This is a complete guide on how to calculate Cash Flow Adequacy Ratio with detailed analysis, interpretation, and example. You will learn how to use its formula to evaluate a company’s cash flows.
The cash flow adequacy ratio measures whether the cash generated by a company’s operations are enough to pay for its other expenses that are likely to be ongoing for example, any fixed asset acquisitions or dividends to shareholders.
An investor would use this ratio in order to understand how well the business can cover its payments which is a good indicator of its future performance capabilities.
As a general rule, a company should aim to have a cash flow adequacy ratio of 1 or above.
This would indicate that the business would be able to meet its financial obligations.
On the other hand, a ratio of less than 1 might indicate that the business could potentially have some liquidity problems.
As with any ratio, it is much more informative to compare a company’s result to that of its competitors in order to provide further context.[Click to continue]
This is a thorough guide on how to calculate Price to Book Value Ratio (P/B) with detailed interpretation, analysis, and example. You will learn how to use this ratio formula to perform a stock valuation.
The price to book (P/B) value ratio is an important measure that is used to value a company’s stock. It compares the market value of a company to the book value of each of its shares.
There is no ‘ideal’ ratio but as a general rule for an investor, the lower the better as it implies the stock is undervalued and is therefore considered to be a better investment however caution should be taken as it could also mean that there is something fundamentally wrong with the company.
The value of the ratio also varies greatly across industries and so a good way to decipher just how positive the result is would be to compare the ratio to other similar companies.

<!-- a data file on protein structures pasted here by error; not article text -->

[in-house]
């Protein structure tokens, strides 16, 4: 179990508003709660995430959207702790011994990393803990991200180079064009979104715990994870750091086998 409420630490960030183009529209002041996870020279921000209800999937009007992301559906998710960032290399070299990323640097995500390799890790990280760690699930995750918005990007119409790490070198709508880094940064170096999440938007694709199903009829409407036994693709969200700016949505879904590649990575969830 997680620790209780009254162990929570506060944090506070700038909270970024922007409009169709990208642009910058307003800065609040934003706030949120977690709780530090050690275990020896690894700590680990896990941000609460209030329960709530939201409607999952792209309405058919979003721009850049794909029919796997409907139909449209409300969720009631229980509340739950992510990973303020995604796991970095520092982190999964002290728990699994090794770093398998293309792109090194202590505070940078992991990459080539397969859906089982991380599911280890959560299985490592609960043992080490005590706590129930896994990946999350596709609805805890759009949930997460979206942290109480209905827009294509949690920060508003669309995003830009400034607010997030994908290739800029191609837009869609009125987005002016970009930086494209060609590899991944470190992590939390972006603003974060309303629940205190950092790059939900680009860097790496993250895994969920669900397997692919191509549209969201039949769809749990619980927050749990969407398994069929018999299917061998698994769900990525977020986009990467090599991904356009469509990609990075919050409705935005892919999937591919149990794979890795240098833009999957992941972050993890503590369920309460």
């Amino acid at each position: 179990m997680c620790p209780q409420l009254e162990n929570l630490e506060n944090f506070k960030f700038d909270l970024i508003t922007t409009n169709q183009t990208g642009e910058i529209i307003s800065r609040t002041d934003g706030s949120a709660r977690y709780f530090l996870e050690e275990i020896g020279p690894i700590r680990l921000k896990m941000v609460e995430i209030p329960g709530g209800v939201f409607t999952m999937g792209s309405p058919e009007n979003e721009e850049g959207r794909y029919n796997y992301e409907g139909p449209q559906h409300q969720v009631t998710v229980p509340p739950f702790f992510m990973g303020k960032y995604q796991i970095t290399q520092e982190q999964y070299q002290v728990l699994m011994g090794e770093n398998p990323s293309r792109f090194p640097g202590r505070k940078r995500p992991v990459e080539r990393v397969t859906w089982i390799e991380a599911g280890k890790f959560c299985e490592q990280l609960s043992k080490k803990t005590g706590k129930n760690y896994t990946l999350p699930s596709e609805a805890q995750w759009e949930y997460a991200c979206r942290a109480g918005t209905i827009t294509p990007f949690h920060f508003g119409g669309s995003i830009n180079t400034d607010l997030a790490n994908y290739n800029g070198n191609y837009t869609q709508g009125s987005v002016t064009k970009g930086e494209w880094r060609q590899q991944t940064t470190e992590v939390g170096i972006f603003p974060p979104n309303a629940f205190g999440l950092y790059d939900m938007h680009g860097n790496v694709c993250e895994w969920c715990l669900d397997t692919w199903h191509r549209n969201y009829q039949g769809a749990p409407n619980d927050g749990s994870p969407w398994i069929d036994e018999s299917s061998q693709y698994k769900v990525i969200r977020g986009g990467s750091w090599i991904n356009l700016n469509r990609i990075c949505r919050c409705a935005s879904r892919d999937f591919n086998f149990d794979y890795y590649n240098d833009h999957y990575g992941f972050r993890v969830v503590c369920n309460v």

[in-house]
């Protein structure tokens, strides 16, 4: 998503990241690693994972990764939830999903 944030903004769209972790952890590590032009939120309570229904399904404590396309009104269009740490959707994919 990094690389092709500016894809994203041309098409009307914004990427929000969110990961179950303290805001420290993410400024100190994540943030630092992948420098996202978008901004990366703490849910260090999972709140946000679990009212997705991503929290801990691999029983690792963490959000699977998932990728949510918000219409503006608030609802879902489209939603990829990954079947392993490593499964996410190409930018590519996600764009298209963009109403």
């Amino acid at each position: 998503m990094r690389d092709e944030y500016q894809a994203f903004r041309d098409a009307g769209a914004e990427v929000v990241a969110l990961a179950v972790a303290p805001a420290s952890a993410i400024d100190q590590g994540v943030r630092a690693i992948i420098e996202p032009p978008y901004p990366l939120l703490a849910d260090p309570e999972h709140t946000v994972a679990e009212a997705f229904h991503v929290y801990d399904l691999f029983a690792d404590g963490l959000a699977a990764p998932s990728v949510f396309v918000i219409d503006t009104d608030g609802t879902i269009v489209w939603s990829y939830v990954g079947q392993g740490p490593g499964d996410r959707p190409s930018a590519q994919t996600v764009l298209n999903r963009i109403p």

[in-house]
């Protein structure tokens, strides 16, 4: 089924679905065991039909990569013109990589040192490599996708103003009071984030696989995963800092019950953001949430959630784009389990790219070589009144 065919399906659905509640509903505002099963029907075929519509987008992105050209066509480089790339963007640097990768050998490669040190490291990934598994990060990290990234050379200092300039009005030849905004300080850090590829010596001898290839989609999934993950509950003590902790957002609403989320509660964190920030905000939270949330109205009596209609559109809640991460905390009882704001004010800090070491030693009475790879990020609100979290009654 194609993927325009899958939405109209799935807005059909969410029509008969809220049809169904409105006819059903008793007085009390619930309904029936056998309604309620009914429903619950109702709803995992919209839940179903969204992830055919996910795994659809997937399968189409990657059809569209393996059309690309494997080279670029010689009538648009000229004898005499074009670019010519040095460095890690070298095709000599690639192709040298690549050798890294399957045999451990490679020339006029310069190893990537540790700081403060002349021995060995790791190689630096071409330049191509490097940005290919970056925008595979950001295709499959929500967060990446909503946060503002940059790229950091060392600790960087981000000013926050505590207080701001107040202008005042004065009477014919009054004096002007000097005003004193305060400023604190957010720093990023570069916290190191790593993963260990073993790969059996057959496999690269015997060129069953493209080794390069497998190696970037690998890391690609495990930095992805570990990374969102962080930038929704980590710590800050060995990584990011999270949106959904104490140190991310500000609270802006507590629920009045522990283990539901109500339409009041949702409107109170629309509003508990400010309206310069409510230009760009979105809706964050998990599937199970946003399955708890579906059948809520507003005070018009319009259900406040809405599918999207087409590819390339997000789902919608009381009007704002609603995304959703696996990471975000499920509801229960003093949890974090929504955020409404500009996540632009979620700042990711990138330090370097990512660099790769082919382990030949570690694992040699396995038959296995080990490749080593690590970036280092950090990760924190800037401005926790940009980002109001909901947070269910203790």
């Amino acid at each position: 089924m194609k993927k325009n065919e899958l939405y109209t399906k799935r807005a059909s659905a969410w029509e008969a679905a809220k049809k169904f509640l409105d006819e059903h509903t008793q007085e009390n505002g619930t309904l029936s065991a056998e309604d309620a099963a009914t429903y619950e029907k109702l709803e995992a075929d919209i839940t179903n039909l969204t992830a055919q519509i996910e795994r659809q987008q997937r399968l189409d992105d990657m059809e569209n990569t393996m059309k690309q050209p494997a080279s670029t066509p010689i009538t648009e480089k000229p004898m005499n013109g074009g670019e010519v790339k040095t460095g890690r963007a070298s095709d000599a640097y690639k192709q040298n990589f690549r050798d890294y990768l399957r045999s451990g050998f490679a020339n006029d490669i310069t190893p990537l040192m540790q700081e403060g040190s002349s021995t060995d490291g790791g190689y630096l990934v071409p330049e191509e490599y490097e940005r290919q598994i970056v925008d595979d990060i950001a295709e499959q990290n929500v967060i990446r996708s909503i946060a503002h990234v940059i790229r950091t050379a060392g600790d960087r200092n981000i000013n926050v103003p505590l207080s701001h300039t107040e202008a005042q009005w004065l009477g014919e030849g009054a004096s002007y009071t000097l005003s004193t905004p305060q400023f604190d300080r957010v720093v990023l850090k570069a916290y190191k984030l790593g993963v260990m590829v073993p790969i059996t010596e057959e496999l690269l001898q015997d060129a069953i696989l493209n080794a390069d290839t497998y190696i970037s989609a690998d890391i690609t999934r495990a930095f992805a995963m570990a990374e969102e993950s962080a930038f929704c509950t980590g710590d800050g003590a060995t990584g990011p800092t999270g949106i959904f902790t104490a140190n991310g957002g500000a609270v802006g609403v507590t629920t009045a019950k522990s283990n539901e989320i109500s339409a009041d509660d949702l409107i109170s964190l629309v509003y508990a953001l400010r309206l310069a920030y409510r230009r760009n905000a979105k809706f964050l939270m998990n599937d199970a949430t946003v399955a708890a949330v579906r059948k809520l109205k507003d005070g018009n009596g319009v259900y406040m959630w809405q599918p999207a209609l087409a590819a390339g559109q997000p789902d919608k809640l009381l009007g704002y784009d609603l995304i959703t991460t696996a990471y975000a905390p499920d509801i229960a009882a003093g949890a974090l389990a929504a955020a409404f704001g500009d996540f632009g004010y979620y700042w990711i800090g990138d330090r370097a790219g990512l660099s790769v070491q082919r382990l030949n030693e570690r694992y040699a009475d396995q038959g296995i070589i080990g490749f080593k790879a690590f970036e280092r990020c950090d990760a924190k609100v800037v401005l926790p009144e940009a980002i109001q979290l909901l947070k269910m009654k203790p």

If your goal as an investor is to find undervalued companies then this ratio offers a way to unearth high growth companies selling at lower prices.
In this case, a value that would be a cause for investment consideration would be below 3.0.[Click to continue]
This is a complete guide on how to calculate Preferred Dividend Coverage Ratio with detailed analysis, interpretation, and example. You will learn how to use its formula to evaluate a firm's dividend performance.
The preferred dividend coverage ratio (sometimes referred to as times preferred dividend earned) essentially tells you whether or not a company has made enough profit to pay off its preferred dividends.
So it’s a really important one for shareholders in particular but also gives you a sense of how well the company is doing.
Basically, it’s a way of measuring a company’s ability to pay or the relative burden those preferred dividends would have on the company.[Click to continue]
This is an ultimate guide on how to calculate Cash Earnings per Share Ratio (Cash EPS) with detailed analysis, interpretation, and example. You will learn how to use its formula to assess a company's cash flow.
There are 5 types of earnings per share that can be calculated to better understand how strong a company is positioned financially.
One extremely useful type is the cash earnings per share ratio or the operating cash flow per share.
This one will give you a clearer insight because a company’s operating cash flow cannot be manipulated so easily. So you’ll get a better understanding of exactly how much the company has earned.[Click to continue]